A chain of Hilton hotels in the United Kingdom was sold in a multi-million dollar deal to Henderson Park real estate group, in a sign of the recovery in the travel sector and the accommodation market in the city.
Hilton’s portfolio of 12 hotels and more than 2,400 rooms includes properties in London, Edinburgh, Dublin, Bristol and Coventry. It was valued at 555 million pounds, according to people with knowledge of the terms.
The deal was financed with debt from the credit arm of private equity group Apollo Global Management.
Henderson Park said it planned to invest another £ 40 million in expanding the hotels and upgrading their facilities. You have planning permission to build another two floors at the Edinburgh hotel, for example, adding 31 rooms.
“We see a massive recovery in this, so our stake in the Hilton portfolio is on phenomenal assets,” said Nick Weber, founding partner of Henderson Park.
“You have Islington and Chelsea, you have Edinburgh. . . and we feel that we are buying it at a very attractive price. It is not a discounted price. We believe that we are playing with the recovery that we are seeing in our other assets ”, he added.
Despite the near-total closure of travel during successive closed closings, there have been far fewer insolvencies in the hotel sector than many analysts and investors expected at the start of the pandemic.
Homeowners, backed by lenient banks and government support schemes, have held onto properties in hopes of achieving better returns on their investment as travel picks up.
The Hilton properties were sold by a public company through a select process that involved only three or four potential buyers, those with knowledge of the negotiations said.
The deal is in line with the value of Henderson Park’s previous hotel transactions, which include the purchase of the 440-room Westin hotel in Paris and two of the UK’s largest hotels – the London and Birmingham Hilton Metropoles.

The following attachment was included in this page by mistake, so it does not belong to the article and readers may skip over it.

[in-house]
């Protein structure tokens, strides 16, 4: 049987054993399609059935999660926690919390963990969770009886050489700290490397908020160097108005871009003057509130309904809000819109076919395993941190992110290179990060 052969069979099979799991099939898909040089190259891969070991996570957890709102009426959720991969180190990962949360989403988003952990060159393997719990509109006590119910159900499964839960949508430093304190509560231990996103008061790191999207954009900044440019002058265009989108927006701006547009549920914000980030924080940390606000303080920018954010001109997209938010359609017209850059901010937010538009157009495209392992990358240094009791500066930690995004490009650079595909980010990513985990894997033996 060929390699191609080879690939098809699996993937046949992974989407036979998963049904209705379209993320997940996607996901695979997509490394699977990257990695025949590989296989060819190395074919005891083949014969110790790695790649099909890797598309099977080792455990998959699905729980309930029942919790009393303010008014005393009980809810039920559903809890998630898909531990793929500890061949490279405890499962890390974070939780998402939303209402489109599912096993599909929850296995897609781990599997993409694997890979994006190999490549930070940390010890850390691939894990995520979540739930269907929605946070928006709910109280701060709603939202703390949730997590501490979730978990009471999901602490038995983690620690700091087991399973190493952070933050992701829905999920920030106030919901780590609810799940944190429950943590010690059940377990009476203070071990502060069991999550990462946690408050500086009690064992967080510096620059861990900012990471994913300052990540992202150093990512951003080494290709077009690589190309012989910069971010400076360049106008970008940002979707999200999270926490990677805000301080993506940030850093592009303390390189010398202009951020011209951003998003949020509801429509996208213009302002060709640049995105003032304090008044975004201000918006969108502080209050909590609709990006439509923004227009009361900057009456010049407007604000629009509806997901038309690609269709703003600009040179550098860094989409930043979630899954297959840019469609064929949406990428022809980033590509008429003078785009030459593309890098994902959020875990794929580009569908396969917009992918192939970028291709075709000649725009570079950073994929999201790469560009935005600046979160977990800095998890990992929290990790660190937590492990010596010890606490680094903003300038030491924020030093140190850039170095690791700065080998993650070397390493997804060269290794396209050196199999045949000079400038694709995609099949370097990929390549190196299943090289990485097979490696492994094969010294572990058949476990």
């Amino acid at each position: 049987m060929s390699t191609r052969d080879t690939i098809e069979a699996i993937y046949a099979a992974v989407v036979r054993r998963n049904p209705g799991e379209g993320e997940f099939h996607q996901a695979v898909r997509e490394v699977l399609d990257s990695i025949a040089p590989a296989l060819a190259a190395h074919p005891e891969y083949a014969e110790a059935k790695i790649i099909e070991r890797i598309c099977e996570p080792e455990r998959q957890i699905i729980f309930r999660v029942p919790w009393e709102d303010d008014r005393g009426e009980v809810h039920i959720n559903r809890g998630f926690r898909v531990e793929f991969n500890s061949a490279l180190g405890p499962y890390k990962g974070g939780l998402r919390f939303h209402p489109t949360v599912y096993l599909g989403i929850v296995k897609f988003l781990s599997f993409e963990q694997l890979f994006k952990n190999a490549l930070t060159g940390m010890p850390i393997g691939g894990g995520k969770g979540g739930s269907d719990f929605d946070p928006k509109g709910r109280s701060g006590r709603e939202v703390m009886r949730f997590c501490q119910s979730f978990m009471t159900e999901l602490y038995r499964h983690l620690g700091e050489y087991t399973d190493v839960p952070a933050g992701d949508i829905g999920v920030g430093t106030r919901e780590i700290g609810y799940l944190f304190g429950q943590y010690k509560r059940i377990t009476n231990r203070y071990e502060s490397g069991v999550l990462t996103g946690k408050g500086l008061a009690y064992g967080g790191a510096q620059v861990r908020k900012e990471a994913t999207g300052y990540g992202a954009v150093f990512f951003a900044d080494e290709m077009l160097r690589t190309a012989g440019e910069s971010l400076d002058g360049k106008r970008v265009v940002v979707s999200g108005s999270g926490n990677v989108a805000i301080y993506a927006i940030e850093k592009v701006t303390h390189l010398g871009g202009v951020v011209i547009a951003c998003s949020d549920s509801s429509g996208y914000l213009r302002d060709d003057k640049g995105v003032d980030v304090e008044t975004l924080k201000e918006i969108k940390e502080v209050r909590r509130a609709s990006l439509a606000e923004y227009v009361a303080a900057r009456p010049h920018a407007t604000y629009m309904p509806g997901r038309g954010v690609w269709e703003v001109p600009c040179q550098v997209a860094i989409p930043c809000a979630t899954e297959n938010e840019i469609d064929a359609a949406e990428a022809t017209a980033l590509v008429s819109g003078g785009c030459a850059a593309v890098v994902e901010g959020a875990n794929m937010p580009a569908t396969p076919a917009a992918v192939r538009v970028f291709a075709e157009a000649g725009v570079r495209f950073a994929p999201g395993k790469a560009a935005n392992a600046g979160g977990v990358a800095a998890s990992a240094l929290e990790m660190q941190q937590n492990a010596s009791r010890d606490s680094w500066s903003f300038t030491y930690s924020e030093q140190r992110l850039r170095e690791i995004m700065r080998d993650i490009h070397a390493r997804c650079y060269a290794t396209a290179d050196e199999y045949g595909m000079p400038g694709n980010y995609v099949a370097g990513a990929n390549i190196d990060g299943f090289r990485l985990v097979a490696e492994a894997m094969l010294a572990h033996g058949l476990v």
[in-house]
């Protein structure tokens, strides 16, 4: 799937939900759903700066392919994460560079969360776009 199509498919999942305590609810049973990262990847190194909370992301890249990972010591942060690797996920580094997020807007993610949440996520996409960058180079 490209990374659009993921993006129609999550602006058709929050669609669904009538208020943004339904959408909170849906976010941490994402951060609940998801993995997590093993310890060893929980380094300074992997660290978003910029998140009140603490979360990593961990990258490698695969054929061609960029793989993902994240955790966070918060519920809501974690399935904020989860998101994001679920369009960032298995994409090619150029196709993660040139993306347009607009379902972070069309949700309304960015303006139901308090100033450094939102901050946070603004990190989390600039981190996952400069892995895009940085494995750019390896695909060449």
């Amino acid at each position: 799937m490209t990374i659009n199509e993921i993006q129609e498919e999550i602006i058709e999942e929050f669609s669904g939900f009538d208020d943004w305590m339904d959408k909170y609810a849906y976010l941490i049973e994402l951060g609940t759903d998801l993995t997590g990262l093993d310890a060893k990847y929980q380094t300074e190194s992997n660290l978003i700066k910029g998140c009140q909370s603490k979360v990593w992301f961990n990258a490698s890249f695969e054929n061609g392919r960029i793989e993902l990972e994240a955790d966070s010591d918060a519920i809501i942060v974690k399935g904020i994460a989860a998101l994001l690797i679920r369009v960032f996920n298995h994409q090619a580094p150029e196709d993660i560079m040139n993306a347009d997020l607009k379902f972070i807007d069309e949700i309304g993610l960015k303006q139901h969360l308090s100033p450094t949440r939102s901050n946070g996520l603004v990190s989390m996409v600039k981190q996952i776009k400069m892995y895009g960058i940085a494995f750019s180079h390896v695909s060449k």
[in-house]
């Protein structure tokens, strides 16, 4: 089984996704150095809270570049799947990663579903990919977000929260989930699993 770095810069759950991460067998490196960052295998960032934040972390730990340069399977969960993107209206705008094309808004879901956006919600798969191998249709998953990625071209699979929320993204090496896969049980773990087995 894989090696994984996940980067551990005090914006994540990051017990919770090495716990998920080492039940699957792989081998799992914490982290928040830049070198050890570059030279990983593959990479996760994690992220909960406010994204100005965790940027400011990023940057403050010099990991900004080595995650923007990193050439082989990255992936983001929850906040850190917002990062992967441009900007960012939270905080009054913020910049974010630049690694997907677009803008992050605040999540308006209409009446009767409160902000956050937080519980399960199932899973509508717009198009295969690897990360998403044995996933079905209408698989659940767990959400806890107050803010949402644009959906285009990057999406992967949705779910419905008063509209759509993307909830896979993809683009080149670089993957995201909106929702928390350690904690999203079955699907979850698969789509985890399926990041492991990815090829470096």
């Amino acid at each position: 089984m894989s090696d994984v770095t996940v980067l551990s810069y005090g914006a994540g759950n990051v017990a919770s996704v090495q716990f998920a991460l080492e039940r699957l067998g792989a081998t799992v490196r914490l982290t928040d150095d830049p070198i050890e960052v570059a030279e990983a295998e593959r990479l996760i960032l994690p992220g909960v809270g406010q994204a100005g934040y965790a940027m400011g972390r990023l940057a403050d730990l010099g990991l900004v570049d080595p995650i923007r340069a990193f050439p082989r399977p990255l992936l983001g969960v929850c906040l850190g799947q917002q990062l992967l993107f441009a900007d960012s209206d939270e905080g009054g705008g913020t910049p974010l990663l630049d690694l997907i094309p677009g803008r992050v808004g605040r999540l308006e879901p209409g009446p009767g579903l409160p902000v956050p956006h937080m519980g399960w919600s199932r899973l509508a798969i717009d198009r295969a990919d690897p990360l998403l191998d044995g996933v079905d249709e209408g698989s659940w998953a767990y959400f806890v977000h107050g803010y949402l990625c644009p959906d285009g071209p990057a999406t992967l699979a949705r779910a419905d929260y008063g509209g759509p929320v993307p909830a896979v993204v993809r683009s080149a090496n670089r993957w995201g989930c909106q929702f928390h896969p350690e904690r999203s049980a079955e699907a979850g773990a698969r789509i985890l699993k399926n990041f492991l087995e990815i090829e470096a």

Hotels account for just over a fifth of Henderson Park’s portfolio, which also includes office blocks and industrial sites. It has invested $ 11 billion in real estate assets since its founding in 2016.
Occupancy at the 1,100-room London Metropole averaged 49 percent in September and had been higher on weekends, Henderson Park’s Weber said. Bookings for meetings and events in 2022 were at the same level as for 2020 in September 2019, it added.
Average UK hotel occupancy hit a low of 21.9 percent in April 2020, according to industry data provider STR, but rebounded to 71 percent in August driven by national holiday demand.
Hotels in central London that rely on international visitors have lagged behind, averaging 56 percent occupancy in August due to strict UK travel restrictions, which have only just begun. to ease in the last month.
Joe Green, co-head of hotel brokerage at real estate firm CBRE, said the lack of financial difficulties in the sector, coupled with confidence in the recovery of hotels, meant that property prices had remained high.
“Investors have raised a lot of money for hospitality deals, and when there’s a lot of money raised and little supply, that’s good for pricing.”
Despite warnings that video conferencing would affect the industry, Green added: “There is an expectation among investors that travel will return to being close to what it was previously and that people will have to travel for work.”